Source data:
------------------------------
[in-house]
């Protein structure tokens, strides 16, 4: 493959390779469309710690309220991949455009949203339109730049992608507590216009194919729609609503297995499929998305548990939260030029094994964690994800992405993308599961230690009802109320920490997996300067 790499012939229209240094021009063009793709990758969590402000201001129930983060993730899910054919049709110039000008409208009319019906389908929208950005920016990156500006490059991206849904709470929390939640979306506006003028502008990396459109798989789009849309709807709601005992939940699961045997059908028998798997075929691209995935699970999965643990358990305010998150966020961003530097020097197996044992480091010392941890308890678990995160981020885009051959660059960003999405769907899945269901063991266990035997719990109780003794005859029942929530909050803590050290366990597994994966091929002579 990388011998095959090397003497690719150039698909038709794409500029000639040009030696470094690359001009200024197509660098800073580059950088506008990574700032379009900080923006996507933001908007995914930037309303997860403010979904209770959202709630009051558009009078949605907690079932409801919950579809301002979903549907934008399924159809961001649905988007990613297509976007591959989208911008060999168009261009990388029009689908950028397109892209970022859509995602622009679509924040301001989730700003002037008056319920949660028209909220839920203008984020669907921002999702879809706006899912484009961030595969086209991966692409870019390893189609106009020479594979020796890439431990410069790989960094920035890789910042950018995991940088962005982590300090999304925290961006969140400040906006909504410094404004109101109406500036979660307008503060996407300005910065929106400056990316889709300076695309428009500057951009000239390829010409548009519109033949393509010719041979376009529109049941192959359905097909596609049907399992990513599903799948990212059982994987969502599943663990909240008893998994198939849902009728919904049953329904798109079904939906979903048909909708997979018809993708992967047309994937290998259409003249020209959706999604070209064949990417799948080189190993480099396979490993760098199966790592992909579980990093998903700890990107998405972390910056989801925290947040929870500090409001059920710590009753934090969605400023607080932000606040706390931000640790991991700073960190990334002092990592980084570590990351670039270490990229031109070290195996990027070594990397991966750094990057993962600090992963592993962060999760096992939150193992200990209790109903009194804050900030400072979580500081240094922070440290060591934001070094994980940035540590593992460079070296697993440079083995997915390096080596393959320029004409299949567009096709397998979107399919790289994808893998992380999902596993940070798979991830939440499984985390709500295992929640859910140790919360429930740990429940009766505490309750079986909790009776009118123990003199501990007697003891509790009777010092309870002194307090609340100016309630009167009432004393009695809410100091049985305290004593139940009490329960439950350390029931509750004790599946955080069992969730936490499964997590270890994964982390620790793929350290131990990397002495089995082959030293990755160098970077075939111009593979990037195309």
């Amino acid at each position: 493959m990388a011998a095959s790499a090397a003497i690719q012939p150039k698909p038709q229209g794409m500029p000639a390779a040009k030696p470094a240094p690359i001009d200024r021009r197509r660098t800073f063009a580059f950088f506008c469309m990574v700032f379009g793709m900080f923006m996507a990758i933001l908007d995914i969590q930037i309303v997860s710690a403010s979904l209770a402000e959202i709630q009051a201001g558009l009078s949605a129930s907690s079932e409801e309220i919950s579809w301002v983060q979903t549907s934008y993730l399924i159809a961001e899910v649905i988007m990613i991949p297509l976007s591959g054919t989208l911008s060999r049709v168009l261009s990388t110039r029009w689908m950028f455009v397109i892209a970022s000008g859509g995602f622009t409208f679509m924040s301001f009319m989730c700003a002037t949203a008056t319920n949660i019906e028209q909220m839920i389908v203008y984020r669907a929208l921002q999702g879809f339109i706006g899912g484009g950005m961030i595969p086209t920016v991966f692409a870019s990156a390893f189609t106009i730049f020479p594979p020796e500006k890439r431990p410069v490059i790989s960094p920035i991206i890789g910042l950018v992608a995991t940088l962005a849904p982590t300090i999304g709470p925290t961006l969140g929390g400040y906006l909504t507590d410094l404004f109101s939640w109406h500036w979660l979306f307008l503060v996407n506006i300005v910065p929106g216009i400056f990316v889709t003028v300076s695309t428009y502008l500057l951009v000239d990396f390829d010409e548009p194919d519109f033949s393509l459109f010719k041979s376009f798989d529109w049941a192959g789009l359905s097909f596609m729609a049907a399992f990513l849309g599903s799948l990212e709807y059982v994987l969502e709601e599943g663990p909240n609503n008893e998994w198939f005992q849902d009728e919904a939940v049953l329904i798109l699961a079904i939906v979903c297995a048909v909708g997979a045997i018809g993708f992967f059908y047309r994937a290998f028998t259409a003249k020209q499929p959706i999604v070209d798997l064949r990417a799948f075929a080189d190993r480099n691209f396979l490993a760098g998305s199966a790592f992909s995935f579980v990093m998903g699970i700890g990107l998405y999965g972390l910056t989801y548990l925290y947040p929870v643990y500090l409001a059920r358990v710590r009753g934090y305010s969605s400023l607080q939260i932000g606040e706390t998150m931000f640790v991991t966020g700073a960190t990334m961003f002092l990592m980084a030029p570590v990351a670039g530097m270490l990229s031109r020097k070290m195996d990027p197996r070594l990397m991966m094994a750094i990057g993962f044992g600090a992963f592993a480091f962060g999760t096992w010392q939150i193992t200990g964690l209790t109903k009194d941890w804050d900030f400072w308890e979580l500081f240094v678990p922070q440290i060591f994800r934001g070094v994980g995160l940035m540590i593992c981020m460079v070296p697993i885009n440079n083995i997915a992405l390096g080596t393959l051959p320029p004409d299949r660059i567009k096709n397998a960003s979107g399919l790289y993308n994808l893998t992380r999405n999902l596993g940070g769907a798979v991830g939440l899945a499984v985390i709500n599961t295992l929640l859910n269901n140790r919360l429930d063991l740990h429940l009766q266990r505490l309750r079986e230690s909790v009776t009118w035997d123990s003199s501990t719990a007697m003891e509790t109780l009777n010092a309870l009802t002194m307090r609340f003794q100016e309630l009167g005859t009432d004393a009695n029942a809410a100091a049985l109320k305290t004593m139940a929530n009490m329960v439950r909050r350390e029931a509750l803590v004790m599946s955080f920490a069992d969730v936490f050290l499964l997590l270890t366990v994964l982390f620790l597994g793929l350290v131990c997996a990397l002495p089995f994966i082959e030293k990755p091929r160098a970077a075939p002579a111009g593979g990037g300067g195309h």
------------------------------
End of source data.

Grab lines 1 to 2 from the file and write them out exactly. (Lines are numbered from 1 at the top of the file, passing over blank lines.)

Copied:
[in-house]
């Protein structure tokens, strides 16, 4: 493959390779469309710690309220991949455009949203339109730049992608507590216009194919729609609503297995499929998305548990939260030029094994964690994800992405993308599961230690009802109320920490997996300067 790499012939229209240094021009063009793709990758969590402000201001129930983060993730899910054919049709110039000008409208009319019906389908929208950005920016990156500006490059991206849904709470929390939640979306506006003028502008990396459109798989789009849309709807709601005992939940699961045997059908028998798997075929691209995935699970999965643990358990305010998150966020961003530097020097197996044992480091010392941890308890678990995160981020885009051959660059960003999405769907899945269901063991266990035997719990109780003794005859029942929530909050803590050290366990597994994966091929002579 990388011998095959090397003497690719150039698909038709794409500029000639040009030696470094690359001009200024197509660098800073580059950088506008990574700032379009900080923006996507933001908007995914930037309303997860403010979904209770959202709630009051558009009078949605907690079932409801919950579809301002979903549907934008399924159809961001649905988007990613297509976007591959989208911008060999168009261009990388029009689908950028397109892209970022859509995602622009679509924040301001989730700003002037008056319920949660028209909220839920203008984020669907921002999702879809706006899912484009961030595969086209991966692409870019390893189609106009020479594979020796890439431990410069790989960094920035890789910042950018995991940088962005982590300090999304925290961006969140400040906006909504410094404004109101109406500036979660307008503060996407300005910065929106400056990316889709300076695309428009500057951009000239390829010409548009519109033949393509010719041979376009529109049941192959359905097909596609049907399992990513599903799948990212059982994987969502599943663990909240008893998994198939849902009728919904049953329904798109079904939906979903048909909708997979018809993708992967047309994937290998259409003249020209959706999604070209064949990417799948080189190993480099396979490993760098199966790592992909579980990093998903700890990107998405972390910056989801925290947040929870500090409001059920710590009753934090969605400023607080932000606040706390931000640790991991700073960190990334002092990592980084570590990351670039270490990229031109070290195996990027070594990397991966750094990057993962600090992963592993962060999760096992939150193992200990209790109903009194804050900030400072979580500081240094922070440290060591934001070094994980940035540590593992460079070296697993440079083995997915390096080596393959320029004409299949567009096709397998979107399919790289994808893998992380999902596993940070798979991830939440499984985390709500295992929640859910140790919360429930740990429940009766505490309750079986909790009776009118123990003199501990007697003891509790009777010092309870002194307090609340100016309630009167009432004393009695809410100091049985305290004593139940009490329960439950350390029931509750004790599946955080069992969730936490499964997590270890994964982390620790793929350290131990990397002495089995082959030293990755160098970077075939111009593979990037195309």